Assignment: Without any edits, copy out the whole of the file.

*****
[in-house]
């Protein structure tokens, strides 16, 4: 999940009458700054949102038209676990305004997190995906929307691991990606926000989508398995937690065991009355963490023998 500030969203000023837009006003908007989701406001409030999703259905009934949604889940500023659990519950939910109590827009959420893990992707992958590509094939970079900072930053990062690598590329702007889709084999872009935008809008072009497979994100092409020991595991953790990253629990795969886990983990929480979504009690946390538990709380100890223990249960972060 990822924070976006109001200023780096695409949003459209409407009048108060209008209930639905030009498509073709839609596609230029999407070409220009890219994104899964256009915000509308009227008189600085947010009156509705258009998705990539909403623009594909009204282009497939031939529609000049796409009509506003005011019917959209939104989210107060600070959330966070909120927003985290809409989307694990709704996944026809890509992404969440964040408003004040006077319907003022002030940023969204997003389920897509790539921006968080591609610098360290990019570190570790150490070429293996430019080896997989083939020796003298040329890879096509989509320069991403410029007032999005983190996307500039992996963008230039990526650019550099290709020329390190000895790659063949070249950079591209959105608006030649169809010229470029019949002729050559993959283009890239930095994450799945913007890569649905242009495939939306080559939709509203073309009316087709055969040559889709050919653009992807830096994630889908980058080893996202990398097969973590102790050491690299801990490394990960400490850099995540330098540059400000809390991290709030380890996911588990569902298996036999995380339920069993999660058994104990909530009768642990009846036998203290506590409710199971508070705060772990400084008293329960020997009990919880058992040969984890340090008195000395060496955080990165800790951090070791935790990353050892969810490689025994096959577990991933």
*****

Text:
[in-house]
């Protein structure tokens, strides 16, 4: 999940009458700054949102038209676990305004997190995906929307691991990606926000989508398995937690065991009355963490023998 500030969203000023837009006003908007989701406001409030999703259905009934949604889940500023659990519950939910109590827009959420893990992707992958590509094939970079900072930053990062690598590329702007889709084999872009935008809008072009497979994100092409020991595991953790990253629990795969886990983990929480979504009690946390538990709380100890223990249960972060 990822924070976006109001200023780096695409949003459209409407009048108060209008209930639905030009498509073709839609596609230029999407070409220009890219994104899964256009915000509308009227008189600085947010009156509705258009998705990539909403623009594909009204282009497939031939529609000049796409009509506003005011019917959209939104989210107060600070959330966070909120927003985290809409989307694990709704996944026809890509992404969440964040408003004040006077319907003022002030940023969204997003389920897509790539921006968080591609610098360290990019570190570790150490070429293996430019080896997989083939020796003298040329890879096509989509320069991403410029007032999005983190996307500039992996963008230039990526650019550099290709020329390190000895790659063949070249950079591209959105608006030649169809010229470029019949002729050559993959283009890239930095994450799945913007890569649905242009495939939306080559939709509203073309009316087709055969040559889709050919653009992807830096994630889908980058080893996202990398097969973590102790050491690299801990490394990960400490850099995540330098540059400000809390991290709030380890996911588990569902298996036999995380339920069993999660058994104990909530009768642990009846036998203290506590409710199971508070705060772990400084008293329960020997009990919880058992040969984890340090008195000395060496955080990165800790951090070791935790990353050892969810490689025994096959577990991933």